Maven is an excellent PC Scrabble program by Brian Sheppard. Maven is not only one of the first Scrabble game that provides a good enough challenge for expert players, but is one of the first computer games that achieved championship caliber in any parlor/board game. In fact, the game is so good that Hasbro's 1999 Scrabble PC game is based on a more powerful version of the AI that powered Maven - and the game was designed by none other than Sheppard himself.
The outstanding AI in Maven was coded using a 'simulation-based' approach. Before the endgame stage, computer player in Maven chooses his moves using simulation to try to determine which move would lead to a maximum number of points.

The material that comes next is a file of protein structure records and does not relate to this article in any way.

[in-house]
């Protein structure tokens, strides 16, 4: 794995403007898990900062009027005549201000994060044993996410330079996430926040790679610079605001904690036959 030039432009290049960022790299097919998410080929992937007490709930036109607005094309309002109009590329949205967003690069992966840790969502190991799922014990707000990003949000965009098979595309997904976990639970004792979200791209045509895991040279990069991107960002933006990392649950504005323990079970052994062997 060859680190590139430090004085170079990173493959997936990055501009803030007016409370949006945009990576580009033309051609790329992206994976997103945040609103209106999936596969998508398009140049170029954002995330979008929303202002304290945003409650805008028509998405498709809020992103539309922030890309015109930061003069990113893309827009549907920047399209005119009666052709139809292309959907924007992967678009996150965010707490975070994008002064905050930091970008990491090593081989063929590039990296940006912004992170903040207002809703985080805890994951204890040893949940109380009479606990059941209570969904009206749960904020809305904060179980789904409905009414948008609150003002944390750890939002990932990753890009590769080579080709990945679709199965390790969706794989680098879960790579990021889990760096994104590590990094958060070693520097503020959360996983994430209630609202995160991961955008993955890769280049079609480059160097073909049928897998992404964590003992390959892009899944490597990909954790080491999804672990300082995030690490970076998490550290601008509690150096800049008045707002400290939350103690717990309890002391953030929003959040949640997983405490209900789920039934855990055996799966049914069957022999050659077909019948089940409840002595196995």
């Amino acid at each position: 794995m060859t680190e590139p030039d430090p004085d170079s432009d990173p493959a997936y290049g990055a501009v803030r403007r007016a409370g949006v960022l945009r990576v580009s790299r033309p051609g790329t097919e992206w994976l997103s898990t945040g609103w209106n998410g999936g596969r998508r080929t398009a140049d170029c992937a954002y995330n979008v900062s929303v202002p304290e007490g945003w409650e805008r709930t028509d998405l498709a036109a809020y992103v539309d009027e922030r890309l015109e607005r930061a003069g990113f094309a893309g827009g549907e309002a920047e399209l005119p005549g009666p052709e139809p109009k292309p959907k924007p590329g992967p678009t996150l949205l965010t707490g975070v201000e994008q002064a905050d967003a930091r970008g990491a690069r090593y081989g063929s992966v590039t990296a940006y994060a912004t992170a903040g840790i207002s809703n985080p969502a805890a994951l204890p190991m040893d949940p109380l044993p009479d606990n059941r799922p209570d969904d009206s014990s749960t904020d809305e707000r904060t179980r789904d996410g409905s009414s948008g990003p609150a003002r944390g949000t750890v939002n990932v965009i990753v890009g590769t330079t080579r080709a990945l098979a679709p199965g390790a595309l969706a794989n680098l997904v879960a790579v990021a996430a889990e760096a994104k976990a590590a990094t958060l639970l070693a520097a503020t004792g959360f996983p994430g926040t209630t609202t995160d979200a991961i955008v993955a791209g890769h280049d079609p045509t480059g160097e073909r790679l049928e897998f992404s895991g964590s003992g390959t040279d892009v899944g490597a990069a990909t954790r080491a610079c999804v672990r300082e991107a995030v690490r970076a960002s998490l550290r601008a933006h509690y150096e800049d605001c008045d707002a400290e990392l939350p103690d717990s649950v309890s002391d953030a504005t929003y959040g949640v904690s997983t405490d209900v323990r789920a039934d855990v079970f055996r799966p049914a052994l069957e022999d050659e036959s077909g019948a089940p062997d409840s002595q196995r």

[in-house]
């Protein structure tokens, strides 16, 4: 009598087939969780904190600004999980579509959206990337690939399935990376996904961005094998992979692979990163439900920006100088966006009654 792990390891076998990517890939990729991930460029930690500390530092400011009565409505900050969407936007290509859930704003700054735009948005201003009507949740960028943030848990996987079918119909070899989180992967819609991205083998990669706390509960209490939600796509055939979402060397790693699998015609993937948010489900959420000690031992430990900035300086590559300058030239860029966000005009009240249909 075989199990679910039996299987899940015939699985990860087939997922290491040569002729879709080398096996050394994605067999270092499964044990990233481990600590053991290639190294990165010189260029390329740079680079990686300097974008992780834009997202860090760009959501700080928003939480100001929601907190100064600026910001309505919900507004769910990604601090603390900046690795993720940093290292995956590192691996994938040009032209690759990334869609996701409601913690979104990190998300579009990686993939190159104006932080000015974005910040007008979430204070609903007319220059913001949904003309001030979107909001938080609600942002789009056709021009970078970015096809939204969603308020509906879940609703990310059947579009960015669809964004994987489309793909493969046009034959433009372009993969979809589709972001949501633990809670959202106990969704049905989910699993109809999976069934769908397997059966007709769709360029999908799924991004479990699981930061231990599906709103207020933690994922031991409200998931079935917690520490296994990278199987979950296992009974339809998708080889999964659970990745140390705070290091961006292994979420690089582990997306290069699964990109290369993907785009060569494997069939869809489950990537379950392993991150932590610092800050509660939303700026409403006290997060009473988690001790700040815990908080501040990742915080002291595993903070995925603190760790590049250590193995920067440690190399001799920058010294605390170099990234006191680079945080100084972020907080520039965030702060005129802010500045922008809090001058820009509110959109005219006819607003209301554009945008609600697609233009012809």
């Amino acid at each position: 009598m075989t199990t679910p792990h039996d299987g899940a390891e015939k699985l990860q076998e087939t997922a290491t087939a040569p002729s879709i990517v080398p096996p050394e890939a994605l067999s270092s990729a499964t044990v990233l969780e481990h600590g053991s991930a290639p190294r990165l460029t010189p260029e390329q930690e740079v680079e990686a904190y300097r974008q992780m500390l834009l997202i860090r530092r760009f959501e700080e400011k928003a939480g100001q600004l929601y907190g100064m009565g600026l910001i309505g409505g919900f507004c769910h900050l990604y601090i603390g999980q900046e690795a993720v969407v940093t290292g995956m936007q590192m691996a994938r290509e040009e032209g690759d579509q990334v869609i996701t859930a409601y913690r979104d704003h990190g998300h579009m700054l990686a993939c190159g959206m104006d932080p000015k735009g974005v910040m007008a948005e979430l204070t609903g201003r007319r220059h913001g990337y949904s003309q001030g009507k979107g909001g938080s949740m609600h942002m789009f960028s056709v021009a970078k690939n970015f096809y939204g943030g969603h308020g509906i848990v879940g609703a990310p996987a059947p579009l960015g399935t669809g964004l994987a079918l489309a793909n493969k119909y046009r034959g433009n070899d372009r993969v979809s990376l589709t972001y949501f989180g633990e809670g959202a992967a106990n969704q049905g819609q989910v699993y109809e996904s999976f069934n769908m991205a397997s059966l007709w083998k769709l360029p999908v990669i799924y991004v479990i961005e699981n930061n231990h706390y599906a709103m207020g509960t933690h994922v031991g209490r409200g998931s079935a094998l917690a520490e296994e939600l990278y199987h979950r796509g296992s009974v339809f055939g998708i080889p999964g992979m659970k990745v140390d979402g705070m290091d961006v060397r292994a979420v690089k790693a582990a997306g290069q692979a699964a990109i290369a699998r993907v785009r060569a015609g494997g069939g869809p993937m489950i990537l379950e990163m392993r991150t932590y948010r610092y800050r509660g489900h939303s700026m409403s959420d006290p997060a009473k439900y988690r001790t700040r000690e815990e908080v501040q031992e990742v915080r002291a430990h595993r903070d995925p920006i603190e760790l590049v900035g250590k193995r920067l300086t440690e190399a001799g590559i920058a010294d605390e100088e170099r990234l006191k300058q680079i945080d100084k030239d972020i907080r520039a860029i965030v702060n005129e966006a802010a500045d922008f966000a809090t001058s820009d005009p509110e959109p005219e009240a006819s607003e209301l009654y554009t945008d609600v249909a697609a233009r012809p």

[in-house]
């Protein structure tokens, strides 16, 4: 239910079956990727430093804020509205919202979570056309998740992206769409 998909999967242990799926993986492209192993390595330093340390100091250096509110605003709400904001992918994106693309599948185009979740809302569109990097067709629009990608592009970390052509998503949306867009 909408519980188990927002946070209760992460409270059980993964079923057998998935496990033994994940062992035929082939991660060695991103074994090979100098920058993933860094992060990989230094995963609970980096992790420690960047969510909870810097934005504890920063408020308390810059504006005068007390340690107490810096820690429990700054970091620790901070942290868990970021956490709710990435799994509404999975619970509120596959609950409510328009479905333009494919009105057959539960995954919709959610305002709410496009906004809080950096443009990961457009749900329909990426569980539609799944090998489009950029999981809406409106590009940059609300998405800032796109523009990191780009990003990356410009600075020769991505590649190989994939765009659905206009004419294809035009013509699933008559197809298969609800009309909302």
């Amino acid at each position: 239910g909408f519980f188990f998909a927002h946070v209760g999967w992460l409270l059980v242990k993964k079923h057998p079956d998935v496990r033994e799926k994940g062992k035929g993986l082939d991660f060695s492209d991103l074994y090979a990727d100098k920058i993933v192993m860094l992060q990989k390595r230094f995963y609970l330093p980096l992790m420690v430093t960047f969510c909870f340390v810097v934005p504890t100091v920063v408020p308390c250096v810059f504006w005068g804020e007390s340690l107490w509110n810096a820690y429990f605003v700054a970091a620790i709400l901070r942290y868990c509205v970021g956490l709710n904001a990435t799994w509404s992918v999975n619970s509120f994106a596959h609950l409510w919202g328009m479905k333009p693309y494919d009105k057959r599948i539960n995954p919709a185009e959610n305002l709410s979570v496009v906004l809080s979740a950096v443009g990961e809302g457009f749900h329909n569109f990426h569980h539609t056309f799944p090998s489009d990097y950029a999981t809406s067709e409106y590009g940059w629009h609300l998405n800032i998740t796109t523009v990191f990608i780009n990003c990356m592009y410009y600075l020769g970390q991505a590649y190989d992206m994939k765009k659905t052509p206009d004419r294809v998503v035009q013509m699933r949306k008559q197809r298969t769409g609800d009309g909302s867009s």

To select a move, Maven generates a set of candidate moves, simulates these moves for a specific number of trials, and finally chooses the move whose expected value is highest. In another programming feat, Maven does not randomly assign seven of the remaining unknown tiles to the opponent. Instead, it tries to match the distribution actually seen in games - by biasing its choice to give the human player a "nice'' hand. It even infers your potential future moves based on your previous moves. The result is an incredibly strong Scrabble opponent that even expert players will find difficult to beat (Maven in fact has beaten a number of Grandmasters, the world's top-ranked players). With a very strong AI and plenty of options you can use to customize your game (adding word lists, board layouts, etc.), Maven is a top-notch program that will keep Scrabble fans entertained for hours on end.
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